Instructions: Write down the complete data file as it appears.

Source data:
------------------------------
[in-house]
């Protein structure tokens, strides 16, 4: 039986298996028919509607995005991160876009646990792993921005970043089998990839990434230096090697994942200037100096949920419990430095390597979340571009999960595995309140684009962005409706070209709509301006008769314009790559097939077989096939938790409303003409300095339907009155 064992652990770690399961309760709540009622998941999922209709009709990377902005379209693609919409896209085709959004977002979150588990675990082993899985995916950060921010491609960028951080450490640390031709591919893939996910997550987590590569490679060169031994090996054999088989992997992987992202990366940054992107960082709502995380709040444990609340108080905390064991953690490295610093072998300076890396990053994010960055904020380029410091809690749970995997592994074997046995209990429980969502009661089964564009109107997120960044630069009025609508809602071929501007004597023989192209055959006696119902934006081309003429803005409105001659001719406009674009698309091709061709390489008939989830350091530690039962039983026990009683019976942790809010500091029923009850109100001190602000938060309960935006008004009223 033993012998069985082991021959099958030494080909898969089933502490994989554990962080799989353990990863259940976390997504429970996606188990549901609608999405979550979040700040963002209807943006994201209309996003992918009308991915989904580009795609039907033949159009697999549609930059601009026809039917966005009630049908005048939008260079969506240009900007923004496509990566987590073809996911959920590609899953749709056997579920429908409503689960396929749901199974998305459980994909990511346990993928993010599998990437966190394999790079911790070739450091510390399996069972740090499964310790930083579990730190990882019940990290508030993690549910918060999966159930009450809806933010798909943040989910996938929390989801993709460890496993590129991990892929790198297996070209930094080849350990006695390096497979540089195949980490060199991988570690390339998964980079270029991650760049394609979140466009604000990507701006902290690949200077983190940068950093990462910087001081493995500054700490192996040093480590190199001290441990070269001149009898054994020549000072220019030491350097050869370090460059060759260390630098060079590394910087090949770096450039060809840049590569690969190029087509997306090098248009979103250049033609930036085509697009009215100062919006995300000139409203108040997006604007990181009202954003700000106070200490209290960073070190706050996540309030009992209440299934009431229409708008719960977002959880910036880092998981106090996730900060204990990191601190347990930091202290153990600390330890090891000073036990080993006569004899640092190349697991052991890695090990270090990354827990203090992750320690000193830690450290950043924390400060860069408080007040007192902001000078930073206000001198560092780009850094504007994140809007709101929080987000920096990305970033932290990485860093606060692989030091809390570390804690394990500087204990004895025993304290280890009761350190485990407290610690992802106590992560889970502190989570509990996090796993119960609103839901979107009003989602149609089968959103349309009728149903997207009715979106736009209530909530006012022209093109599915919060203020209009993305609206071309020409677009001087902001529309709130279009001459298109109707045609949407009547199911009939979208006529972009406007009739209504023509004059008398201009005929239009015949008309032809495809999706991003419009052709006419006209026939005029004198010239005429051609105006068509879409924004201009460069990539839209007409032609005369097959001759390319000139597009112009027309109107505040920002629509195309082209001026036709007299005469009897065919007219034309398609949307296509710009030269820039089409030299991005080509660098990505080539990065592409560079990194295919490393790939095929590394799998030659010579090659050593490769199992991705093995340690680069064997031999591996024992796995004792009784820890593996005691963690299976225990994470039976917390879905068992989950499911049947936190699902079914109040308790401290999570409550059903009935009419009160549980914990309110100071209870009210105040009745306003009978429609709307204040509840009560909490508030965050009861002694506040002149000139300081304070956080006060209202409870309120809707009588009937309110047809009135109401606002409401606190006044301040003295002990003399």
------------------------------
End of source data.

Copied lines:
[in-house]
């Protein structure tokens, strides 16, 4: 039986298996028919509607995005991160876009646990792993921005970043089998990839990434230096090697994942200037100096949920419990430095390597979340571009999960595995309140684009962005409706070209709509301006008769314009790559097939077989096939938790409303003409300095339907009155 064992652990770690399961309760709540009622998941999922209709009709990377902005379209693609919409896209085709959004977002979150588990675990082993899985995916950060921010491609960028951080450490640390031709591919893939996910997550987590590569490679060169031994090996054999088989992997992987992202990366940054992107960082709502995380709040444990609340108080905390064991953690490295610093072998300076890396990053994010960055904020380029410091809690749970995997592994074997046995209990429980969502009661089964564009109107997120960044630069009025609508809602071929501007004597023989192209055959006696119902934006081309003429803005409105001659001719406009674009698309091709061709390489008939989830350091530690039962039983026990009683019976942790809010500091029923009850109100001190602000938060309960935006008004009223 033993012998069985082991021959099958030494080909898969089933502490994989554990962080799989353990990863259940976390997504429970996606188990549901609608999405979550979040700040963002209807943006994201209309996003992918009308991915989904580009795609039907033949159009697999549609930059601009026809039917966005009630049908005048939008260079969506240009900007923004496509990566987590073809996911959920590609899953749709056997579920429908409503689960396929749901199974998305459980994909990511346990993928993010599998990437966190394999790079911790070739450091510390399996069972740090499964310790930083579990730190990882019940990290508030993690549910918060999966159930009450809806933010798909943040989910996938929390989801993709460890496993590129991990892929790198297996070209930094080849350990006695390096497979540089195949980490060199991988570690390339998964980079270029991650760049394609979140466009604000990507701006902290690949200077983190940068950093990462910087001081493995500054700490192996040093480590190199001290441990070269001149009898054994020549000072220019030491350097050869370090460059060759260390630098060079590394910087090949770096450039060809840049590569690969190029087509997306090098248009979103250049033609930036085509697009009215100062919006995300000139409203108040997006604007990181009202954003700000106070200490209290960073070190706050996540309030009992209440299934009431229409708008719960977002959880910036880092998981106090996730900060204990990191601190347990930091202290153990600390330890090891000073036990080993006569004899640092190349697991052991890695090990270090990354827990203090992750320690000193830690450290950043924390400060860069408080007040007192902001000078930073206000001198560092780009850094504007994140809007709101929080987000920096990305970033932290990485860093606060692989030091809390570390804690394990500087204990004895025993304290280890009761350190485990407290610690992802106590992560889970502190989570509990996090796993119960609103839901979107009003989602149609089968959103349309009728149903997207009715979106736009209530909530006012022209093109599915919060203020209009993305609206071309020409677009001087902001529309709130279009001459298109109707045609949407009547199911009939979208006529972009406007009739209504023509004059008398201009005929239009015949008309032809495809999706991003419009052709006419006209026939005029004198010239005429051609105006068509879409924004201009460069990539839209007409032609005369097959001759390319000139597009112009027309109107505040920002629509195309082209001026036709007299005469009897065919007219034309398609949307296509710009030269820039089409030299991005080509660098990505080539990065592409560079990194295919490393790939095929590394799998030659010579090659050593490769199992991705093995340690680069064997031999591996024992796995004792009784820890593996005691963690299976225990994470039976917390879905068992989950499911049947936190699902079914109040308790401290999570409550059903009935009419009160549980914990309110100071209870009210105040009745306003009978429609709307204040509840009560909490508030965050009861002694506040002149000139300081304070956080006060209202409870309120809707009588009937309110047809009135109401606002409401606190006044301040003295002990003399």